Linguist, horseman and musician, the Duke of Brunswick Charles d’Este-Guelph is also an original and a paranoid. In 1830, a revolt drove him out of his duchy located in present-day Germany. He first settled in Paris, where he made his fortune, then in Geneva in 1870. When he died in 1873, this duke left no heir. He then decides to bequeath his considerable fortune to the City of Geneva in exchange for a beautiful funeral and a monument to his name. Until that time had never been built a mausoleum in Geneva. The realization of the Brunswik monument in 1879 in the Jardin des Alpes, therefore aroused much debate. As the Duke demands in his will, the monument mimics the tomb of the Scaligeri family in Verona, Italy, a work of the 14th century. 14 years later, the equestrian statue placed at the top of the building wavers. She went down and placed on the esplanade.
If the right bank of the lake and its many parks are ideal places for strolling, thematic routes also allow you to discover the district.
The Cultural Trail of Nations
The Nations Cultural Trail will take you to meet six museums:
the Conservatory and Botanical Gardens;
the Museum of the Swiss in the World;
the International Museum of the Red Cross;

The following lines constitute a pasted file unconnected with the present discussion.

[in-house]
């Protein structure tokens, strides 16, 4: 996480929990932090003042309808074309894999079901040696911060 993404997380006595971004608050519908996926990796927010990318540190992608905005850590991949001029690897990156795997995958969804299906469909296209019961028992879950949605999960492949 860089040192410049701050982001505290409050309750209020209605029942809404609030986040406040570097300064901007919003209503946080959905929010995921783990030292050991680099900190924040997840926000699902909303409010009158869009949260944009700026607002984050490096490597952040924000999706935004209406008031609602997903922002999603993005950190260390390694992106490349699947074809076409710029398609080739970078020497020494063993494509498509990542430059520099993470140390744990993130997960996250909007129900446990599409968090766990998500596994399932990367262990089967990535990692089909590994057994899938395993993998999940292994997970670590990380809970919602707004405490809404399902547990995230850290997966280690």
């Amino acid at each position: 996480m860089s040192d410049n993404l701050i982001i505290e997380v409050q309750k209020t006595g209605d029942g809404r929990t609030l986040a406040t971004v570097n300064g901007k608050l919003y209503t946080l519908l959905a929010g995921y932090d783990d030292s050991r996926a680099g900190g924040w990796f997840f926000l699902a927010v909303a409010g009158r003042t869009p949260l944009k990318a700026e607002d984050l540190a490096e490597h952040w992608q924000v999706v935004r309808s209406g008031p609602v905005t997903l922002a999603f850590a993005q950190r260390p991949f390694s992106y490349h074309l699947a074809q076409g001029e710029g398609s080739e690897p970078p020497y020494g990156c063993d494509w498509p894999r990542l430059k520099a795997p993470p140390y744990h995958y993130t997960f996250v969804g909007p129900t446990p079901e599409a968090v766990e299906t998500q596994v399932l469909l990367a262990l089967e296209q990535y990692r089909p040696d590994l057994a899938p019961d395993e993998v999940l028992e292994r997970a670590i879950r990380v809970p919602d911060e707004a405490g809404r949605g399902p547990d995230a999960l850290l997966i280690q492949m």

the Ariana Museum;
the League of Nations Museum;
the History of Science Museum.
Practical information is available in French and English.
Thematic walking route “From the spirit of Geneva”
The “In the spirit of Geneva” walk will take you to discover the many international organizations in Geneva, and more particularly the Pâquis Sécheron district. Along the way, near the Place des Nations, you will discover the headquarters of the main international organizations that work for a better world and shape the “Spirit of Geneva”.
An empress died on the quays, Casanova conquered two Genevans at Mon Repos, a century-old artist painted the UN fresco…
Assassination of Empress Sissi
On September 10, 1898, Elisabeth de Wittelsbach, better known under the pseudonym Sissi, was murdered on the Quai du Mont-Blanc. The Pâquis district then goes down in history. The murderer is an Italian anarchist named Luccheni. He wanted to kill the Comte de Paris, but the latter had postponed his trip to Geneva. He then decides to stab Empress Sissi when she leaves the Hotel Beau-Rivage. The unfortunate woman thinks she is only injured and embarks aboard the Geneva boat. She must quickly return to the quay and dies. The boat is no longer sailing, but is still moored at the Eaux-Vives quay. A statue in honor of Sissi stands at the scene of the drama.